It is not clear whether Abbas would present his candidacy in the upcoming presidential election.
Representatives of several Palestinian factions including Fatah and Hamas, are scheduled to meet in Cairo this week to discuss preparations for holding general elections for the first time since 2006.
On Friday evening, Palestinian Authority President Mahmoud Abbas announced that the elections for the PA presidency, parliament and the PLO’s legislative body, the Palestine National Council (PNC), will be held in three phases.
Abbas’s announcement was made in a decree he issued after meeting in his office in Ramallah with Palestinian Central Elections Commission chairman (CEC) Hanna Nasir.
According to the decree, the parliamentary election for the Palestinian Legislative Council (PLC) will be held on May 22, the presidential election on July 31, and the PNC election on August 31.
The PLC represents only Palestinians in the West Bank and Gaza Strip, while the PNC also represents those living abroad.
Palestinian sources said that the decision to hold new elections was made as the PA leadership prepares to engage the incoming US administration of President-elect Joe Biden and resuming peace talks with Israel.
The planned elections will be the first since 2006, when the PLC poll resulted in a Hamas victory, triggering a bitter and bloody power struggle between the Islamist movement and Abbas’s Fatah faction.
The dispute reached its peak in 2007, when Hamas seized control of the Gaza Strip, ending Abbas’s rule over the coastal enclave, home to some two million Palestinians.
Since then, the 132-member PLC has been effectively paralyzed due to the ongoing Fatah-Hamas rift.
In the past few years, Abbas has repeatedly promised to call for new elections, but stopped short of setting a date.
Abbas’s announcement came a week after beginning his 17th year in office. His term was supposed to last four years, but it has been extended because of the inability to reach an agreement on holding new elections. The last presidential election was held on January 9, 2005, when the now 85-year-old Abbas was elected to succeed former PLO chairman Yasser Arafat.
It was not clear on Saturday whether Abbas would present his candidacy in the upcoming presidential election.
Hamas and several Palestinian factions and officials have welcomed the elections and expressed hope that they will pave the way for ending the Fatah-Hamas rift.
“The year 2021 will be the year of Palestinian democracy and unity,” said Ahmed Majdalani, member of the PLO Executive Committee. “Our people have paid a heavy price for the division [between the West Bank and Gaza Strip].”
In a statement on Friday, Hamas affirmed its keenness to ensure the success of the elections and said the Palestinians have the absolute right to choose their leadership and representatives.
“We worked over the past months to overcome all obstacles to reach this day, and we demonstrated great flexibility,” Hamas said in a statement, referring to negotiations between its leaders and senior Fatah officials over the past few months in Turkey, Qatar and Egypt.
Hamas officials expressed hope that the elections would be fair and transparent and that residents of east Jerusalem would participate.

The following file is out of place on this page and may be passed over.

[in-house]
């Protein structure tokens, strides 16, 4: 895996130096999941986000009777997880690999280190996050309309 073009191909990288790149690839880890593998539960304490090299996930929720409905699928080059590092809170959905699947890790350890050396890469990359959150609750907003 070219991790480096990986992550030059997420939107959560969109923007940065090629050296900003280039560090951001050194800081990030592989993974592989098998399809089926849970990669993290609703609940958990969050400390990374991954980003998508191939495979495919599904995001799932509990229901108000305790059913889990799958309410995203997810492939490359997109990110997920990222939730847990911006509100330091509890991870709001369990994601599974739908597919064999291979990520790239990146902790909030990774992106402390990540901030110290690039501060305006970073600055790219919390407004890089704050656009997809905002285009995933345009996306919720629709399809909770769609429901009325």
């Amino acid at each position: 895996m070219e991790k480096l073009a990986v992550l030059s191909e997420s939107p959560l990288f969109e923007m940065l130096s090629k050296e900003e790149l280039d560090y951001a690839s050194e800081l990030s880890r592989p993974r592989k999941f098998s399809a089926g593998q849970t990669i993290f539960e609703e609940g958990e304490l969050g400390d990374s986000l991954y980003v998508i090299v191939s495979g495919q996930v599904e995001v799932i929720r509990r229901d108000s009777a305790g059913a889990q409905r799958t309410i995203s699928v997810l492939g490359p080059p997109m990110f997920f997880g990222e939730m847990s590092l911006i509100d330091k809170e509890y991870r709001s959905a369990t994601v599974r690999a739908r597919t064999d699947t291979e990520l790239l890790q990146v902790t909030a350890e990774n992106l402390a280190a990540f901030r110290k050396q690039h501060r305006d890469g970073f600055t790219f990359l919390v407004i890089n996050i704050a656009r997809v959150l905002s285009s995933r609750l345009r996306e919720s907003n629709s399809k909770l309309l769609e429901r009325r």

Fatah also praised the decision, calling it “an expression of the will of the Palestinian people and the outcome of instructions, dialogue and a responsible and national effort in which the national interest has prevailed over factionalism.”
Hussein al-Sheikh, head of the PA General Authority of Civil Affairs and member of the Fatah Central Committee, said that Abbas’s decree was an important step “on the path of strengthening democracy and partnership in the political regime, our people’s unity and an end to the division [between the West Bank and Gaza Strip].”
PA Prime Minister Mohammad Shtayyeh, who said that his government was ready to do everything to facilitate the electoral process, also expressed hope that the elections would end the split between the West Bank and Gaza Strip.
Nasir on Saturday called on all Palestinians to participate in the electoral process, promising that his commission would see to it that the vote is conducted in full transparency and integrity.
Nasir said that the voter registration process for the parliamentary and presidential elections will begin on February 10.
He said that east Jerusalem residents who hold Israeli ID cards are automatically registered in the voter registry but he pointed out that there was no guarantee that elections will be held in the city.
Abbas has said that there would be no elections if east Jerusalem is excluded. In the past, Israel allowed east Jerusalem residents to participate in PA elections.
Nasir expressed hope that international pressure on Israel would force it to allow the elections to also take place in east Jerusalem.
Saleh Rafat, head of the Palestinian Democratic Union (FIDA), a small Palestinian political party that is part of the PLO, said it was important to ensure that the elections also take place in east Jerusalem. “We call on the international community to exert pressure on the Israeli occupation to enable us to hold the elections in east Jerusalem,” Rafat said.
Nasir said the elections would be held on a proportional representation system and that the commission would adhere to the protocols of the PA Health Ministry regarding COVID-19.